Dr. Dobb's is part of the Informa Tech Division of Informa PLC

This site is operated by a business or businesses owned by Informa PLC and all copyright resides with them. Informa PLC's registered office is 5 Howick Place, London SW1P 1WG. Registered in England and Wales. Number 8860726.

Channels ▼


Ksplice Software Update Project Wins $100K Competition

Ksplice, a system that makes it possible for you *not* to have to reboot a computer every time a new update is installed, took top honors in this year's MIT $100,000 Entrepreneurship Competition. Ksplice enables running systems to stay secure without the disruption of rebooting. Specifically, Ksplice creates rebootless updates that are based on traditional source code patches. These updates are as effective as traditional updates, but they can be applied seamlessly, with no downtime.

The Ksplice project had its roots nearly three years ago when Jeff Arnold was working on MIT's servers and had to deal with a security update that arrived midweek. He decided to delay installing it until the weekend to avoid downtime while the servers were in heavy use. Unfortunately, the delay resulted in a security breach that required reinstalling all the system software.

After the unfortunate experience, says Waseem Daher, co-founder and COO of Ksplice, Arnold worked on developing a solution to the problem, which became the basis for his master's degree thesis. While rebooting after every update is an annoyance for individual computer users, it can have a significant impact in lost time for those operating large server farms or for corporate or institutional IT departments, where hundreds or thousands of computers need to be updated at a time. "The need is ubiquitous," Daher said.

The Ksplice 0.9.7 utilities are available for Linux as an x86-32 binary distribution tarball, as an x86-64 binary distribution tarball, as a source code tarball, and in a Git repository.

Related Reading

More Insights

Currently we allow the following HTML tags in comments:

Single tags

These tags can be used alone and don't need an ending tag.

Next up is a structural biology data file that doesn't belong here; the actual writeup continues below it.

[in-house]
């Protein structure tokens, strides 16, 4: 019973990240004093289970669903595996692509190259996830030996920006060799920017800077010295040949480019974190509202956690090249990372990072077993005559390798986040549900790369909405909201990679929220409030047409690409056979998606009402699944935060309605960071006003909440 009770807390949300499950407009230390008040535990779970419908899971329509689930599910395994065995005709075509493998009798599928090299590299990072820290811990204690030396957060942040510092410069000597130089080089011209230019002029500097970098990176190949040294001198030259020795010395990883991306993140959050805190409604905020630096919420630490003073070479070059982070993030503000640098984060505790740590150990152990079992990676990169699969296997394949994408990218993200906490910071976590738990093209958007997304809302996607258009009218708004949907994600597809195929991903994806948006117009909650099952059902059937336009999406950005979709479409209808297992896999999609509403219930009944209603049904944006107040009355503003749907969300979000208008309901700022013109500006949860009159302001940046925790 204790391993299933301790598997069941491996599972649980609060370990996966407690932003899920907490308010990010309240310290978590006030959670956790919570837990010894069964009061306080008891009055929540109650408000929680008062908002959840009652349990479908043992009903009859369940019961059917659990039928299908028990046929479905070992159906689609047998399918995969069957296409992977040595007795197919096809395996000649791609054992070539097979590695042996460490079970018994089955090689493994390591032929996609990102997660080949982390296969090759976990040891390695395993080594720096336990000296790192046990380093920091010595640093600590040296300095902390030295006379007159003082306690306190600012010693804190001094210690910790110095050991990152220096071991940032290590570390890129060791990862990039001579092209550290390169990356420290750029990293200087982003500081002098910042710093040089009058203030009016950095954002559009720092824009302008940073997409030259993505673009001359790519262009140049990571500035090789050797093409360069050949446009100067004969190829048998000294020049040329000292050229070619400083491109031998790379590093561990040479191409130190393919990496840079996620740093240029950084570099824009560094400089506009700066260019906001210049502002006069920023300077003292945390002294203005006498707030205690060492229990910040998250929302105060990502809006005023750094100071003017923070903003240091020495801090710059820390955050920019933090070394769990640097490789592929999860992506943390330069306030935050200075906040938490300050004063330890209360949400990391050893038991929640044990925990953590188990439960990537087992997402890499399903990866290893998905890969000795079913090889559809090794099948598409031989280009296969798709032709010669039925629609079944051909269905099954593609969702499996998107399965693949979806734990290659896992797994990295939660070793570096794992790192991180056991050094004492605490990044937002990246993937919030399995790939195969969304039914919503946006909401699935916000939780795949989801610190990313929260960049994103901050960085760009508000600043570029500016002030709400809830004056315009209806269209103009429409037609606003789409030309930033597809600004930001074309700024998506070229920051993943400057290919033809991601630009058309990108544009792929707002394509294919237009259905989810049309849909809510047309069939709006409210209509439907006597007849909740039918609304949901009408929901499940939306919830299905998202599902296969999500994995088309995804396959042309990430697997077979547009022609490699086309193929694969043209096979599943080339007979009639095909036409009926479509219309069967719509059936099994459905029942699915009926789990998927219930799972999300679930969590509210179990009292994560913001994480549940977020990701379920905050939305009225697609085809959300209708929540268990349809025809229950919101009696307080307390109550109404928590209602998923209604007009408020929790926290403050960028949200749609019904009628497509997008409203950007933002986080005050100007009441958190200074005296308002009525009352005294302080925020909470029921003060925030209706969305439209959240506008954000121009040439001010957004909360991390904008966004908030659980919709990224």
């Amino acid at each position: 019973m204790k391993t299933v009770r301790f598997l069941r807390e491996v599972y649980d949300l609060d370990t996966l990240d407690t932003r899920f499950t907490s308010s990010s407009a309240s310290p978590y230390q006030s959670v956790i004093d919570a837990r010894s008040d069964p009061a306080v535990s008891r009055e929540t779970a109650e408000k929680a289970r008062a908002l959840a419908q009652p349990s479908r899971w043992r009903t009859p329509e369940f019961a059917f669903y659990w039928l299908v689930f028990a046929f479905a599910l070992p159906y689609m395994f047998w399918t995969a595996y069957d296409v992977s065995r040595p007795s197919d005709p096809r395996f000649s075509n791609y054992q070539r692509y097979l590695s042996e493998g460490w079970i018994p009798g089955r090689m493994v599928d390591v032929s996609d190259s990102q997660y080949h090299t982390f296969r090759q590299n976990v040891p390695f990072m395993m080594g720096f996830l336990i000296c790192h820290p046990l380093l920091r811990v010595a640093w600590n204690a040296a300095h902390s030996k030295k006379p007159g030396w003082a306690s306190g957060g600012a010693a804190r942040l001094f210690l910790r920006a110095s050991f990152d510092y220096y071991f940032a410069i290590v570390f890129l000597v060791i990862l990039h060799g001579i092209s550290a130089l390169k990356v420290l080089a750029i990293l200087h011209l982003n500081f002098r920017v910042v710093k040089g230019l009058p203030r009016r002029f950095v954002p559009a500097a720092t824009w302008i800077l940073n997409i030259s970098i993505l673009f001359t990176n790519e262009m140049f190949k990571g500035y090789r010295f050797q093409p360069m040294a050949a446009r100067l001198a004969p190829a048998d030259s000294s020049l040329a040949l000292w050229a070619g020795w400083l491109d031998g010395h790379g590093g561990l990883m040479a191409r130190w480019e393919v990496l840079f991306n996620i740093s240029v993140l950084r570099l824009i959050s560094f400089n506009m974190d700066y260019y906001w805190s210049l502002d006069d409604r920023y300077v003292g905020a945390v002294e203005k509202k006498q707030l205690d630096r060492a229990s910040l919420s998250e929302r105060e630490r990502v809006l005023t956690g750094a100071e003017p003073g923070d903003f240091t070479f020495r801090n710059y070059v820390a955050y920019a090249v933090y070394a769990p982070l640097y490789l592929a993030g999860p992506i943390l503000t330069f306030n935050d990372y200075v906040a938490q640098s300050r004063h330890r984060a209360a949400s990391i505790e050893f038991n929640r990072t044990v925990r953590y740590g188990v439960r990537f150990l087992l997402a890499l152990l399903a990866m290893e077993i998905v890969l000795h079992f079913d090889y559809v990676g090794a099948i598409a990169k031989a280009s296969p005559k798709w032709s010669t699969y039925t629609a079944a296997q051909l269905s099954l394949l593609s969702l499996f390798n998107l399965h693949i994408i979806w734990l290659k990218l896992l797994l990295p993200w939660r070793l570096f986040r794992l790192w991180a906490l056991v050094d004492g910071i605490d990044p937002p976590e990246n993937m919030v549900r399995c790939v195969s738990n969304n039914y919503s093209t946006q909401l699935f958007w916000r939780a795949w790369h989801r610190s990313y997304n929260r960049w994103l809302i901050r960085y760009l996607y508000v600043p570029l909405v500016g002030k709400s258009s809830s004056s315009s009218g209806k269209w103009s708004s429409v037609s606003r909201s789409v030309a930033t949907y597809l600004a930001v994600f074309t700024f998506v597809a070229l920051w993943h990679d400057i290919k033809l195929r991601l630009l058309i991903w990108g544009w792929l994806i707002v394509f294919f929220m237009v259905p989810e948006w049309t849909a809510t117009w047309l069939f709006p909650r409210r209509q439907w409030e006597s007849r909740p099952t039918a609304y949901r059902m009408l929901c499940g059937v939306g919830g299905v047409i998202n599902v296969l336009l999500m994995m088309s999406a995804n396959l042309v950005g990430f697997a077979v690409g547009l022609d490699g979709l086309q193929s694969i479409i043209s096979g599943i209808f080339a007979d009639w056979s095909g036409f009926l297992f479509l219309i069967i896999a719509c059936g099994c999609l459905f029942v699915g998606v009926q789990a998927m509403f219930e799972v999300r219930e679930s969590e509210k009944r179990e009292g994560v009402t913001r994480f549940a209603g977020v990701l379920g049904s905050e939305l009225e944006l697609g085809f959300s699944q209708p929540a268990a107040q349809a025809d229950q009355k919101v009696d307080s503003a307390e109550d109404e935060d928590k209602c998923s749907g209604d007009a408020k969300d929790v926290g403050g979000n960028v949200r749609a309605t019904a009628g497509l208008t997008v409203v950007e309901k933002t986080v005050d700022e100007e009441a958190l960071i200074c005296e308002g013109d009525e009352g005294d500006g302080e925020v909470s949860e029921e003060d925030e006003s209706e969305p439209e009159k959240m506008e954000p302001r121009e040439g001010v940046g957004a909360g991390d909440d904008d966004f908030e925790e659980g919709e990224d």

<br> Defines a single line break

<hr> Defines a horizontal line

Matching tags

These require an ending tag - e.g. <i>italic text</i>

<a> Defines an anchor

<b> Defines bold text

<big> Defines big text

<blockquote> Defines a long quotation

<caption> Defines a table caption

<cite> Defines a citation

<code> Defines computer code text

<em> Defines emphasized text

<fieldset> Defines a border around elements in a form

<h1> This is heading 1

<h2> This is heading 2

<h3> This is heading 3

<h4> This is heading 4

<h5> This is heading 5

<h6> This is heading 6

<i> Defines italic text

<p> Defines a paragraph

<pre> Defines preformatted text

<q> Defines a short quotation

<samp> Defines sample computer code text

<small> Defines small text

<span> Defines a section in a document

<s> Defines strikethrough text

<strike> Defines strikethrough text

<strong> Defines strong text

<sub> Defines subscripted text

<sup> Defines superscripted text

<u> Defines underlined text

Dr. Dobb's encourages readers to engage in spirited, healthy debate, including taking us to task. However, Dr. Dobb's moderates all comments posted to our site, and reserves the right to modify or remove any content that it determines to be derogatory, offensive, inflammatory, vulgar, irrelevant/off-topic, racist or obvious marketing or spam. Dr. Dobb's further reserves the right to disable the profile of any commenter participating in said activities.

Disqus Tips To upload an avatar photo, first complete your Disqus profile. | View the list of supported HTML tags you can use to style comments. | Please read our commenting policy.